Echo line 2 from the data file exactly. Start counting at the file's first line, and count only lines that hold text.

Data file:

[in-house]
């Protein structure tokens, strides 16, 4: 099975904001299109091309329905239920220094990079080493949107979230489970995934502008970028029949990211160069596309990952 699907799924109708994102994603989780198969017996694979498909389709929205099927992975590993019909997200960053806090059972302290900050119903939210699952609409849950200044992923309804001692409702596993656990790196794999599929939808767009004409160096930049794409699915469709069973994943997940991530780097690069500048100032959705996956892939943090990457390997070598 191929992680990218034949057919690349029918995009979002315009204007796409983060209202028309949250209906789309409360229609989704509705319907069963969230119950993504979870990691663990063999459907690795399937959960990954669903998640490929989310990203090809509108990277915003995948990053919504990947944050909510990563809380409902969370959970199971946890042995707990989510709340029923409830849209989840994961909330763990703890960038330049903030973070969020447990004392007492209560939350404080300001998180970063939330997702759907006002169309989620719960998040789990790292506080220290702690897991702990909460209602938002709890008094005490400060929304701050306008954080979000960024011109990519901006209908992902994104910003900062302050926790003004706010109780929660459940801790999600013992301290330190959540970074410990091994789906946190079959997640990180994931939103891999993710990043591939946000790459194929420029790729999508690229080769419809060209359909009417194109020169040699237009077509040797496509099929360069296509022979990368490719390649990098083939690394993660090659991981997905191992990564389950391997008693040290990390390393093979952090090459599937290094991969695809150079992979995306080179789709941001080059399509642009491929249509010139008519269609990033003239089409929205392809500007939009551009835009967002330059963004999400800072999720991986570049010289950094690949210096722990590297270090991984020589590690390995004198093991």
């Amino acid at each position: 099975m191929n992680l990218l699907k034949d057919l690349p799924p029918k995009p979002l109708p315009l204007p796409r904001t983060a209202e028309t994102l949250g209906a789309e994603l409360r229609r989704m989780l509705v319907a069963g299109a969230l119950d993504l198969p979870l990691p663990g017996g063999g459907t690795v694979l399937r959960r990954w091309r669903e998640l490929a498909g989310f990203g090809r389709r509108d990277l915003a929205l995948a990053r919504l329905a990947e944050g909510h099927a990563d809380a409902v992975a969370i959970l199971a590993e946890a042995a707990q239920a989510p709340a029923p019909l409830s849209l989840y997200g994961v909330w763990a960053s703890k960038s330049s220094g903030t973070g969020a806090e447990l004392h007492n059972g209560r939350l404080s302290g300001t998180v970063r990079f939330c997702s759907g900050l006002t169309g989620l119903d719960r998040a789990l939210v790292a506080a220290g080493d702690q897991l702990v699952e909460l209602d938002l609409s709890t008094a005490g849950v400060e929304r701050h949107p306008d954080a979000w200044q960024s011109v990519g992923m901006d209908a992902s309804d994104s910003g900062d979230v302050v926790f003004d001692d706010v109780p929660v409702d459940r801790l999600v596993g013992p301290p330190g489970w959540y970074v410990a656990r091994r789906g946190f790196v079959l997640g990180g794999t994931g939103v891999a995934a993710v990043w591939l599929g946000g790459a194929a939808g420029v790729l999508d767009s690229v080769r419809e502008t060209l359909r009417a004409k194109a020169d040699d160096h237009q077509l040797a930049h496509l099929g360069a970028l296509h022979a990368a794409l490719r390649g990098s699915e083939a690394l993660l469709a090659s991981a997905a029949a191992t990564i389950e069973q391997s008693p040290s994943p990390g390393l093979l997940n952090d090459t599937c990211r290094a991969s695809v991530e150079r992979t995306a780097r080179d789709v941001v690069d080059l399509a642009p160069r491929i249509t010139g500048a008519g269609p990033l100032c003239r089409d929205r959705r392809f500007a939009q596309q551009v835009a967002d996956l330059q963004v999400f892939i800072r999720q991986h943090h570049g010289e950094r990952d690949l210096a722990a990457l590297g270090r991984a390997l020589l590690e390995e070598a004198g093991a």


């Protein structure tokens, strides 16, 4: 099975904001299109091309329905239920220094990079080493949107979230489970995934502008970028029949990211160069596309990952 699907799924109708994102994603989780198969017996694979498909389709929205099927992975590993019909997200960053806090059972302290900050119903939210699952609409849950200044992923309804001692409702596993656990790196794999599929939808767009004409160096930049794409699915469709069973994943997940991530780097690069500048100032959705996956892939943090990457390997070598 191929992680990218034949057919690349029918995009979002315009204007796409983060209202028309949250209906789309409360229609989704509705319907069963969230119950993504979870990691663990063999459907690795399937959960990954669903998640490929989310990203090809509108990277915003995948990053919504990947944050909510990563809380409902969370959970199971946890042995707990989510709340029923409830849209989840994961909330763990703890960038330049903030973070969020447990004392007492209560939350404080300001998180970063939330997702759907006002169309989620719960998040789990790292506080220290702690897991702990909460209602938002709890008094005490400060929304701050306008954080979000960024011109990519901006209908992902994104910003900062302050926790003004706010109780929660459940801790999600013992301290330190959540970074410990091994789906946190079959997640990180994931939103891999993710990043591939946000790459194929420029790729999508690229080769419809060209359909009417194109020169040699237009077509040797496509099929360069296509022979990368490719390649990098083939690394993660090659991981997905191992990564389950391997008693040290990390390393093979952090090459599937290094991969695809150079992979995306080179789709941001080059399509642009491929249509010139008519269609990033003239089409929205392809500007939009551009835009967002330059963004999400800072999720991986570049010289950094690949210096722990590297270090991984020589590690390995004198093991």